At book signings, this author is often at a loss for words

Public readings are no problem, but the dutiful act of penning personal inscriptions is harder to muster.

I pride myself on never being at a loss for words when I sit down to write. As long as I have some idea of where I want to go with an essay, short story, or general article, I find that words elicit words, like the domino effect. The idea is to get started, and once I do, everything else tends to fall into place.

Thus it is with some measure of chagrin that I admit to one form of writing that is deeply challenging for me: the personal inscription.

For each of the books I have written, I have enthusiastically done public readings, which I greatly enjoy. But then comes the dutiful part – inscribing the books that my readers have been so kind as to purchase.

The first few go down like sugar, because I can draw upon my stock of time-tested phrases: best wishes, warm wishes, warmest wishes, kind regards.

Then the going gets tougher, because the writer in me dictates that I avoid repeating myself. If someone from outside my home state of Maine asks me for an inscription, I like to write, "With warmth from the North Country." Another of my favorites is "With best regards from the heart of Maine." But beyond this, I flail.

The bottom line is that I wish I could be more creative. I harbor a fantasy of being at the receiving end of an endless thread of original thoughts, so that every book I inscribe would contain something unique.

Alas, this fantasy has never been realized. Fortunately, my readers are generous of spirit and seem grateful simply to have an inscription with my name attached to it – well, usually.

A few years back, after giving a reading at a local bookstore, I was inscribing books for a long line of attendees. I noticed that one woman in the line was repeatedly firming her lips and scowling at me. This put me on edge, and I found it hard to concentrate on what I was writing. When she finally arrived at the head of the line she put her book down on the table in front of me and said, "Now listen, you're probably writing the same thing in everybody's book. I want something different."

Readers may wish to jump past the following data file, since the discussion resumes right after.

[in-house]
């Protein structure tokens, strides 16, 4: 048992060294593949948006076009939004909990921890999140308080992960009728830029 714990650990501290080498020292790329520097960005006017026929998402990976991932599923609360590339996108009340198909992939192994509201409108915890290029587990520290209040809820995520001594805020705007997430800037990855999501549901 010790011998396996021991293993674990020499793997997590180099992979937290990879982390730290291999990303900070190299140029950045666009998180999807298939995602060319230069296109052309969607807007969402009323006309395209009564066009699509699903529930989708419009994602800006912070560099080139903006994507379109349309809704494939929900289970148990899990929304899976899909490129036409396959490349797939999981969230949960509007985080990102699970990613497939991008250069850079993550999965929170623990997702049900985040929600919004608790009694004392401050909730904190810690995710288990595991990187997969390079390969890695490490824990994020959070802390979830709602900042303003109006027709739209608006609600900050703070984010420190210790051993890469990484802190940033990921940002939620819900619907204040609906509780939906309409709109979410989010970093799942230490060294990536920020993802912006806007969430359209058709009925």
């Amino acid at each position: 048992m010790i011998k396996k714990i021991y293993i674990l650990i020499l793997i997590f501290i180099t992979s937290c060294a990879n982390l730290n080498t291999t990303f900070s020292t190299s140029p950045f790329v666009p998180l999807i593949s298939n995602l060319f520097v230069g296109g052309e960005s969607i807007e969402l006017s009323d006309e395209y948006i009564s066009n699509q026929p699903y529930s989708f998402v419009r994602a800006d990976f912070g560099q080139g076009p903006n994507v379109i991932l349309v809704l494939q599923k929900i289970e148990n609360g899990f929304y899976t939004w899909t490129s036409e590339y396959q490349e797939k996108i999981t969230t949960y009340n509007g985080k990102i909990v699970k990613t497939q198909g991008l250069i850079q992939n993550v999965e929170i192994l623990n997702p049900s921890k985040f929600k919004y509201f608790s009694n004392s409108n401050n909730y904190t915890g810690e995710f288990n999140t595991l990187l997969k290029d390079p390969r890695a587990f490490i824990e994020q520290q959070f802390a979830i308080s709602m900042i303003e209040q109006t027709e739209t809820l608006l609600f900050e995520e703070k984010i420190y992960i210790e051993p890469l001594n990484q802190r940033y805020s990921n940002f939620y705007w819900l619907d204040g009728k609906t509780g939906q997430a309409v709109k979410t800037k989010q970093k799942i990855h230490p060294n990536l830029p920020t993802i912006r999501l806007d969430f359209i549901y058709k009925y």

It was then that I noticed an ink pad near the cash register. Seizing inspiration, I took it, pressed my thumb into the ink, and transferred my fingerprint to the title page of the book. "There," I said. "Not another one like it." The woman was speechless – but I think she went away satisfied.

I was recently subjected to the acid test when I did a signing and a reader plopped down 18 (!) copies of my book. "They're gifts," she said. "Please write something different in each one."

In light of such a magnanimous purchase, I was in no position to temporize. I began with the usual "best wishes" and "warm wishes," but by the time I had reached the 18th copy, I was wincing at my own lack of inspiration ("Thanks for reading!" – ouch).

I suppose that someday I should sit down and develop a list of inscriptions as if it were a creative work in its own right. If I could refine 40 or so, I'd be set for future readings with a ready repertoire of nice phrases. I think the recipients would be pleased if they compared books and saw that I had written something different and original in each one.

Inscribing a book does not necessarily give it the permanence in someone's collection that I would hope. Not long ago I had the dispiriting experience of finding a secondhand copy of one of my books in a local shop. Not only that, but I had inscribed it to the original purchaser, who was a fairly close friend. This destroyed my conceit that no one would ever sell a book I had signed.

George Bernard Shaw encountered this very dilemma. He once inscribed one of his books "To -----, with esteem." Years later he found the book in an antiquarian bookshop, whereupon he bought it and sent it back to his friend with the addendum, "To -----, with renewed esteem"! Now, why couldn't I have been the first to think of that?

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